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Rose Shooting Shows Need For Better Pay, Training In Small Police Departments

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PITTSBURGH (KDKA) -- Clarence Gunter is a sergeant in the Rankin Police Department, a job he says he was born to do.

Gunter: "It's exciting. I wake every day, get dressed and come to work."
KDKA-TV's Andy Sheehan: "Even though there's no money in it?"
Gunter: "Even though there's no money in it."

Like the rest of the department, Gunter works part-time, making less than $12 an hour, so he also works as an officer in Braddock, putting in a total of 64 hours a week just to make ends meet.

"It's a calling. Something I love to do, ever since I was child," Gunter said.

In the past few years, a bill to increase police pay in these towns and provide additional training has stalled in the legislature. But since the shooting death of Antwon Rose by East Pittsburgh Police Officer Michael Rosfeld, there's new focus on these undermanned, underpaid departments.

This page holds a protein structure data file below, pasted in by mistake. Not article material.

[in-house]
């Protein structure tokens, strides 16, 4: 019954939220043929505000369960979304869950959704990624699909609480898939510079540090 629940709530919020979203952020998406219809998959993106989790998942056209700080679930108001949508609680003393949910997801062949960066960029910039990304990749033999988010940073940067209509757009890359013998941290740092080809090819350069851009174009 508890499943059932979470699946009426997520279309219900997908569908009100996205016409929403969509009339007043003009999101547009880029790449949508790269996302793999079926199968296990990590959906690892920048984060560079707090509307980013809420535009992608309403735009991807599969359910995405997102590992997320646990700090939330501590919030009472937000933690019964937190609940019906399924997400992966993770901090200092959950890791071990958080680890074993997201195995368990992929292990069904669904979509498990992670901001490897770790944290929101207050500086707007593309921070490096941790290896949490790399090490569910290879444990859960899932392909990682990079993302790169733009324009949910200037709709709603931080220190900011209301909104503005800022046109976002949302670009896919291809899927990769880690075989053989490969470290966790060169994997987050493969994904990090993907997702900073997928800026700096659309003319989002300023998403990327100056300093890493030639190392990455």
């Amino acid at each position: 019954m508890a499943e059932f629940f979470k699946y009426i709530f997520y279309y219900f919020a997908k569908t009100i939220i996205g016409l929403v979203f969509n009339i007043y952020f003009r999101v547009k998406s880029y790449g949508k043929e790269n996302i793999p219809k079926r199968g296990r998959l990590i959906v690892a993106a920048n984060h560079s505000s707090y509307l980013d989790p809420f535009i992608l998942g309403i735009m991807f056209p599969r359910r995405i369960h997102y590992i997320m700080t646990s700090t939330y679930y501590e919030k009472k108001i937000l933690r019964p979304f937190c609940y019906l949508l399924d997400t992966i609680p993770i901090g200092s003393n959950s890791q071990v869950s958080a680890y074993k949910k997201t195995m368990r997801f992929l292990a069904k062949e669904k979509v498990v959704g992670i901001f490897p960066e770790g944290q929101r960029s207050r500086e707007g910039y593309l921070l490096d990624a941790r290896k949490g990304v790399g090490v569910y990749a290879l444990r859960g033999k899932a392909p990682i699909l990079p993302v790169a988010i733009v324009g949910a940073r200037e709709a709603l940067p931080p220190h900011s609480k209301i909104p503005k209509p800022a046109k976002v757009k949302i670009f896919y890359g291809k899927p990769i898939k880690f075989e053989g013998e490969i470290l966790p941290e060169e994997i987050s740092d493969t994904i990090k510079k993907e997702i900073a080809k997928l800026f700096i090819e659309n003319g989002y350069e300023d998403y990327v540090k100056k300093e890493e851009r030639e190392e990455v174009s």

This week, a group of elected officials, community leader and law enforcement committed to addressing their needs.

"To be able to bring in funds so that training can take place in some of these small boroughs and townships," said Tim Stevens of the Black Political Empowerment Project. "Let's be honest, in some of these small townships and boroughs, there may be one [full-time] officer and part-time officers and little funds for real training."

In Rankin, Police Chief Ryan Wooten is the only full-time officer and says his officers are not here for the pay.

"You know, they put their lives on the line every day for very little money," he said.

Wooten says money is also not there to provide them anything more than the minimum training required by the state.

"The better the training of these police officers, everywhere, the better off everyone is going to be," he said.

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